In this ongoing project, “Silence in Synesthesia”, I question what is the experience and perception of time and memory. Our conception of reality is a continuous act of layering moments of experience and defined by our belief structure. However, what is the world beyond the visible spectrum? If time can arbitrarily weave together, what do our memories and perception of the moment change?
Using synesthesia, a neurological term for the mixing of senses, as a metaphor, I want to probe the other side of probability and provide a venue to encourage viewers to perceive themselves in the act of perceiving.
To create this project, images are blindly overlapped by rewinding film after it has been exposed. Adopting coincidence as a tool, two separate events—with no apparent or planned connection—are fused together by their colors and open an abstract space. Through an entangled web of intended actions and unintended instances, the act of photography is transformed into a theatrical encounter.
What Image of yours would you say taught you an important lesson?
Before I start the “Silence in Synesthesia” project, I had tried to photograph different subjects. Unfortunately, nothing really stood out, and I was very frustrated. So, I decided to shift my mind and to work on a non-photography project, “9 to 5”, which is a recording of my usage of a computer mouse during my regular work hours. This project transform time into an abstract illustration. A few years later, when I look back this project again, the idea of time and moment sparked the beginning of this project.
What I learned is I already possess something that is important and meaningful to myself. Instead of searching from the outside, I need to look into myself and honestly ask what truly matters to me.
What makes a good day for you creatively speaking?
After processing film, I love to exam the negative with a loupe on a light table. Since I cannot foresee what I shoot, finding one or two good images after 7 or 8 weeks’ work will make me want to dance on the table.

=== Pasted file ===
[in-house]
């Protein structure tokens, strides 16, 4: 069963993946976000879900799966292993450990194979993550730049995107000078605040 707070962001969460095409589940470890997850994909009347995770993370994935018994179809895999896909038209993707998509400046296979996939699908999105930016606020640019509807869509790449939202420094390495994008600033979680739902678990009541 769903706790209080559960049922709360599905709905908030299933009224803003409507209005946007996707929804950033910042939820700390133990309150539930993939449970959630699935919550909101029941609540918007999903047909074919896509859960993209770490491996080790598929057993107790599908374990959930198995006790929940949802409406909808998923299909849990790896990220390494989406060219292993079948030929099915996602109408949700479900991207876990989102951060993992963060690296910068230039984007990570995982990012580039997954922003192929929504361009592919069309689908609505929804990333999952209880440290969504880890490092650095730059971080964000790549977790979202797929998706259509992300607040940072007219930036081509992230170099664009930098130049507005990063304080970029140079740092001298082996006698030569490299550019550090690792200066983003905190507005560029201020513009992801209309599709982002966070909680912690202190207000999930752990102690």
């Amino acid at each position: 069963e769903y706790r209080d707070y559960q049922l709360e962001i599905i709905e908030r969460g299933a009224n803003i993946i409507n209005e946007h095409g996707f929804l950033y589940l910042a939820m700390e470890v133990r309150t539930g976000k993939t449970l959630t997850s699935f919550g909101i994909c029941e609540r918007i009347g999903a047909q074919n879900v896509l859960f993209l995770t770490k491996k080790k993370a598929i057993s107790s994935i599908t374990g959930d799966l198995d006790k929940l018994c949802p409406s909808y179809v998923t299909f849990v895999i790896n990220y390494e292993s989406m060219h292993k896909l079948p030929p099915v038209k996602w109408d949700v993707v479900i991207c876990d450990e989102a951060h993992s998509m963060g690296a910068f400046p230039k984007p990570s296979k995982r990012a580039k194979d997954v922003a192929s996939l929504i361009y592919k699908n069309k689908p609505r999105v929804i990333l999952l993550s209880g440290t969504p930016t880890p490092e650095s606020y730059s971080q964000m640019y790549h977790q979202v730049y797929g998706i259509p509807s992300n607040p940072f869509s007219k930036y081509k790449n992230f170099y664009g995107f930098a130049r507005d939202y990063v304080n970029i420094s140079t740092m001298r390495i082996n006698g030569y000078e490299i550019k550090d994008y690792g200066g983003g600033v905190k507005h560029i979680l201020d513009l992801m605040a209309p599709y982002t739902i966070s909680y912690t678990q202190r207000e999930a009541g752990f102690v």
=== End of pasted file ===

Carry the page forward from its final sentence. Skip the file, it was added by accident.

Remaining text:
Do you have any favorite pieces of equipment that you find essential in the making of your work?
Besides my camera, the most important gear is the water bottle. I often wander in the street for a long period of time. Back in June, when the temperature in Phoenix was 120 degrees, I remember my camera became so hot that I almost dropped it. I could suffer heat stroke if I don’t have my water with me. While It is true that a photographer may not suffer malaria or being attacked by a grizzly bear in the urban environment, it is important to protect the well-being of our self just like we take care of the camera.
What is on the horizon?
In order to further emphasize the idea of the experience and perception of time, I am building a photography sculpture. It is 72-by-18 inches in size, accordion folded two images into one. The goal is when two or more people are viewing the image at the same time, they will see different images because of different standing position and viewing angles. This “moving image” effect cannot be achieved by the flat print. I have already built one, and want to create three more if I create suitable images.
Thank you Wen for sharing your work with us.
To learn more about Wen Hang Lin please visit his site at Wen Hang Lin.